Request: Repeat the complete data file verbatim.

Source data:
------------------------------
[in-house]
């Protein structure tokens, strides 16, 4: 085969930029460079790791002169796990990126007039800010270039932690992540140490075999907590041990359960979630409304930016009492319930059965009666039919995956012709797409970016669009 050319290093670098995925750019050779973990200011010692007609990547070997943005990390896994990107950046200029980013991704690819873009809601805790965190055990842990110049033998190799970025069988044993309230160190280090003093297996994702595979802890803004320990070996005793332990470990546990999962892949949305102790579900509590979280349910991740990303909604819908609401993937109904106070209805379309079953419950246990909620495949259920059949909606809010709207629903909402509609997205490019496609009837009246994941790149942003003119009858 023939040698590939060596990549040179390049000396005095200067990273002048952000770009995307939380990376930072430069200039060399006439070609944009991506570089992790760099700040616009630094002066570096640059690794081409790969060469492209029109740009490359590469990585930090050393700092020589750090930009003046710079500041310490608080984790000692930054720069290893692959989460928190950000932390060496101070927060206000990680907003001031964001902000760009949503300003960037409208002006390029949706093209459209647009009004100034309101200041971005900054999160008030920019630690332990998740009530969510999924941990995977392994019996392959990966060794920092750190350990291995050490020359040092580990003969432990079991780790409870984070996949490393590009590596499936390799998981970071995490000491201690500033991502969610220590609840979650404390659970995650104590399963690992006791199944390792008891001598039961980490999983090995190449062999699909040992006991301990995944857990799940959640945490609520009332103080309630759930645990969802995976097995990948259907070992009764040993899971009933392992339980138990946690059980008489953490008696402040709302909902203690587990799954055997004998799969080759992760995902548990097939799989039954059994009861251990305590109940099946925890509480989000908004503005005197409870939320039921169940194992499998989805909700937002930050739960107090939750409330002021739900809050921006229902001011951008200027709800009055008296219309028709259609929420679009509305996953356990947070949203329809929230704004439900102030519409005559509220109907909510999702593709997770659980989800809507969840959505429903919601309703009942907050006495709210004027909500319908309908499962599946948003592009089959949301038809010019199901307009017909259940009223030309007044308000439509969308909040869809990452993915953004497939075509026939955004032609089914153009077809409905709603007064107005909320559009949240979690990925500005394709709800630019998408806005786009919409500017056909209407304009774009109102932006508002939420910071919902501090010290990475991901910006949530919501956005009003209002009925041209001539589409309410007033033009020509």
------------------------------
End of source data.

[in-house]
């Protein structure tokens, strides 16, 4: 085969930029460079790791002169796990990126007039800010270039932690992540140490075999907590041990359960979630409304930016009492319930059965009666039919995956012709797409970016669009 050319290093670098995925750019050779973990200011010692007609990547070997943005990390896994990107950046200029980013991704690819873009809601805790965190055990842990110049033998190799970025069988044993309230160190280090003093297996994702595979802890803004320990070996005793332990470990546990999962892949949305102790579900509590979280349910991740990303909604819908609401993937109904106070209805379309079953419950246990909620495949259920059949909606809010709207629903909402509609997205490019496609009837009246994941790149942003003119009858 023939040698590939060596990549040179390049000396005095200067990273002048952000770009995307939380990376930072430069200039060399006439070609944009991506570089992790760099700040616009630094002066570096640059690794081409790969060469492209029109740009490359590469990585930090050393700092020589750090930009003046710079500041310490608080984790000692930054720069290893692959989460928190950000932390060496101070927060206000990680907003001031964001902000760009949503300003960037409208002006390029949706093209459209647009009004100034309101200041971005900054999160008030920019630690332990998740009530969510999924941990995977392994019996392959990966060794920092750190350990291995050490020359040092580990003969432990079991780790409870984070996949490393590009590596499936390799998981970071995490000491201690500033991502969610220590609840979650404390659970995650104590399963690992006791199944390792008891001598039961980490999983090995190449062999699909040992006991301990995944857990799940959640945490609520009332103080309630759930645990969802995976097995990948259907070992009764040993899971009933392992339980138990946690059980008489953490008696402040709302909902203690587990799954055997004998799969080759992760995902548990097939799989039954059994009861251990305590109940099946925890509480989000908004503005005197409870939320039921169940194992499998989805909700937002930050739960107090939750409330002021739900809050921006229902001011951008200027709800009055008296219309028709259609929420679009509305996953356990947070949203329809929230704004439900102030519409005559509220109907909510999702593709997770659980989800809507969840959505429903919601309703009942907050006495709210004027909500319908309908499962599946948003592009089959949301038809010019199901307009017909259940009223030309007044308000439509969308909040869809990452993915953004497939075509026939955004032609089914153009077809409905709603007064107005909320559009949240979690990925500005394709709800630019998408806005786009919409500017056909209407304009774009109102932006508002939420910071919902501090010290990475991901910006949530919501956005009003209002009925041209001539589409309410007033033009020509």